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Christianity demands very high ethical and moral standards from its followers. Explain this statement in relation to Pauls ethical teaching.

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Introduction

Transfer-Encoding: chunked ?Christianity demands very high ethical and moral standards from its followers.? Explain this statement in relation to Paul?s ethical teaching. [35] Most people think of Paul as a theologian, and a difficult theologian at that. Even within the New Testament there are people saying that Paul's letters were anything but easy to understand (2 Peter 3.16). But for Paul every theological argument ended with a series of ethical imperatives. In letter after letter the theological argument, however difficult it may be, ends with an ethical section which is crystal clear. In 1 Timothy the object of the letter is to show 'how one ought to behave in the household of God' (1 Timothy 3.15). The New English Bible margin translation of Titus 3.8 runs: ?Those who have come to believe in God should make it their business to practise virtue.' Paul is every bit as great and earnest an ethical teacher as he is a theologian. In examining his very high ethical and moral standards, a good place to start it how it relates to Jesus. ...read more.

Middle

The Christian is expected to behave to a very high standard in this regard. Peter Brown observes that 1 Corinthians 7 is "the one chapter that determines all Christian thought on marriage and celibacy for well over a millennium." The beliefs and practices of the Corinthian saints seem to vary greatly when it comes to matters of sexual values and conduct. Paul rebukes the church at Corinth for failing to exercise church discipline on a man living in an incestuous relationship with his father?s wife. Paul himself was celibate and he mentions he wishes everyone could be like that so they could dedicate more of their time to God, but he also teaches on morality within marriage. Paul's ethic of personal relationship is always a reciprocal ethic. This is the other side of the subordination. Paul never lays down a right without assigning a duty to it. The duty of the leader to the subordinate is every bit as clearly stated as the duty of the subordinate to the leader. The wife must be subject to her husband, but the husband must treat her with constant kindness and courtesy and consideration: ?Husbands, love your wives as Christ loved ...read more.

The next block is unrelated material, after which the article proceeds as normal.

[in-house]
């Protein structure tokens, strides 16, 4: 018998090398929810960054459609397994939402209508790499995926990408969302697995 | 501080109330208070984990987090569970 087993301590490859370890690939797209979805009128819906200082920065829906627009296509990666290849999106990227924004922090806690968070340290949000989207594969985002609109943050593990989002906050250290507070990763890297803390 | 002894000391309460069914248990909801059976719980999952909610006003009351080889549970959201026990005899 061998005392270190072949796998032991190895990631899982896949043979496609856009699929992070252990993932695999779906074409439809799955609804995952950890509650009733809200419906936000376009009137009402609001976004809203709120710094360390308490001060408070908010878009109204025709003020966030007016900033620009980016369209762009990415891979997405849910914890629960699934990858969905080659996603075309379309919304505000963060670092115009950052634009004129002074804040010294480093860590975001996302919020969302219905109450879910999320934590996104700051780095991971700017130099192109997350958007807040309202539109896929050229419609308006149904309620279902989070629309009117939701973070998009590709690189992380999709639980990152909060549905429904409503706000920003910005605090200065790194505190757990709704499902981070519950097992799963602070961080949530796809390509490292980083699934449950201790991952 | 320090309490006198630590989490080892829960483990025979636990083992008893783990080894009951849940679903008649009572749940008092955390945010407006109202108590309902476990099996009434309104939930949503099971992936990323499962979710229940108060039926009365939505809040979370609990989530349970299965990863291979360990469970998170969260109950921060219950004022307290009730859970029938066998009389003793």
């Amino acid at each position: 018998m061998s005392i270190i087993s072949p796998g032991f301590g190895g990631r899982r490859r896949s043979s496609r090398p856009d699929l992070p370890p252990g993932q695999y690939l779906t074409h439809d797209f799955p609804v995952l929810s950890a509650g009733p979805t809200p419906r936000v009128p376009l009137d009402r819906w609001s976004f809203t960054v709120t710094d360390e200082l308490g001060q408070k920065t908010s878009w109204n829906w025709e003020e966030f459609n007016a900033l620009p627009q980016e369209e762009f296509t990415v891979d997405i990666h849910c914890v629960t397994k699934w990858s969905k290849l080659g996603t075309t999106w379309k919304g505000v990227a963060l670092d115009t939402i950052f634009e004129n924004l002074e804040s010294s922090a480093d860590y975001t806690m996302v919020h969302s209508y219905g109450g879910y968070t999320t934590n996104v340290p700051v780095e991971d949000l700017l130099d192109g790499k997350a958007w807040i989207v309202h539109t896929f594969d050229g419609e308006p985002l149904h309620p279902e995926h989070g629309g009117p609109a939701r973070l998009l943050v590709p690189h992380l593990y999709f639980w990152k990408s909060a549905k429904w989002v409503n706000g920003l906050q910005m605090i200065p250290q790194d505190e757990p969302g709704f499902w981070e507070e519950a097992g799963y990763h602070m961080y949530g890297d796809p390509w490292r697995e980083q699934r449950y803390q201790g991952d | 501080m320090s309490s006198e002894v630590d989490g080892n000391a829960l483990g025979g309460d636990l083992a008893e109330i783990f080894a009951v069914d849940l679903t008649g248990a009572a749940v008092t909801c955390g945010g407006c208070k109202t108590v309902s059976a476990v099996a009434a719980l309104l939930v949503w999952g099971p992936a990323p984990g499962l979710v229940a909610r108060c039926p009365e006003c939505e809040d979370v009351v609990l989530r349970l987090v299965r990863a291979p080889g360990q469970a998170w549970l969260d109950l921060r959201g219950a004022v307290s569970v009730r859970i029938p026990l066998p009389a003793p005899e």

Conclusion

On the other hand, it could be said that Paul?s standards are reasonable, especially compared to the Sermon on the Mount which demands complete perfection. Paul was a great teacher of Christian liberty. Christian love is the control and the condition of Christian freedom. The Christian is free from the tyranny of Old Testament law, free from the obligations which governed the food and the drink of the Jew and free from a legalistic slavery. But that freedom must never be used as a licence to do anything; the believer must have some discretion. An example of this is eating meat sacrificed to idols. What a Christian eats is not of ethical importance, but Paul warns our behaviour may be a stumbling block for weaker believers. A modern example of this could be alcohol; it is not unlawful for a Christian to drink, but if he has a history of alcohol abuse he would be best refraining from it. In this way Paul?s ethics are not as black and white as the Old Testament, there is an element of relativism. Christians are justified by faith, not works. According to the theology website BeliefNet, ?Paul was perhaps Christianity's most important early convert and the first major missionary to preach the Christian gospel to non-Jewish people.? ...read more.

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